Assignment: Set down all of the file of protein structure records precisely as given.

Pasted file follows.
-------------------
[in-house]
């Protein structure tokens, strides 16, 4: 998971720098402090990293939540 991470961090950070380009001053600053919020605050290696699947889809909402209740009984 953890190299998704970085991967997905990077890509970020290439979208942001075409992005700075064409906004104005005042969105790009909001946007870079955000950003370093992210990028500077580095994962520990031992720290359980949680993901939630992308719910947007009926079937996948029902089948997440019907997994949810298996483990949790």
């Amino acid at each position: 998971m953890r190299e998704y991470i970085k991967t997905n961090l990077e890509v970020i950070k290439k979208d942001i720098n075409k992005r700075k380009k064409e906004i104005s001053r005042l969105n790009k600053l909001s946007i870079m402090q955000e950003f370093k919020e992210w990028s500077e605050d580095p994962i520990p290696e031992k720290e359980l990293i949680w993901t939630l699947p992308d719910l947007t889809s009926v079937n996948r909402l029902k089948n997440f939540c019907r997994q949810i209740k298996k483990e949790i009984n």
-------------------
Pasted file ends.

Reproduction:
[in-house]
């Protein structure tokens, strides 16, 4: 998971720098402090990293939540 991470961090950070380009001053600053919020605050290696699947889809909402209740009984 953890190299998704970085991967997905990077890509970020290439979208942001075409992005700075064409906004104005005042969105790009909001946007870079955000950003370093992210990028500077580095994962520990031992720290359980949680993901939630992308719910947007009926079937996948029902089948997440019907997994949810298996483990949790």
């Amino acid at each position: 998971m953890r190299e998704y991470i970085k991967t997905n961090l990077e890509v970020i950070k290439k979208d942001i720098n075409k992005r700075k380009k064409e906004i104005s001053r005042l969105n790009k600053l909001s946007i870079m402090q955000e950003f370093k919020e992210w990028s500077e605050d580095p994962i520990p290696e031992k720290e359980l990293i949680w993901t939630l699947p992308d719910l947007t889809s009926v079937n996948r909402l029902k089948n997440f939540c019907r997994q949810i209740k298996k483990e949790i009984n």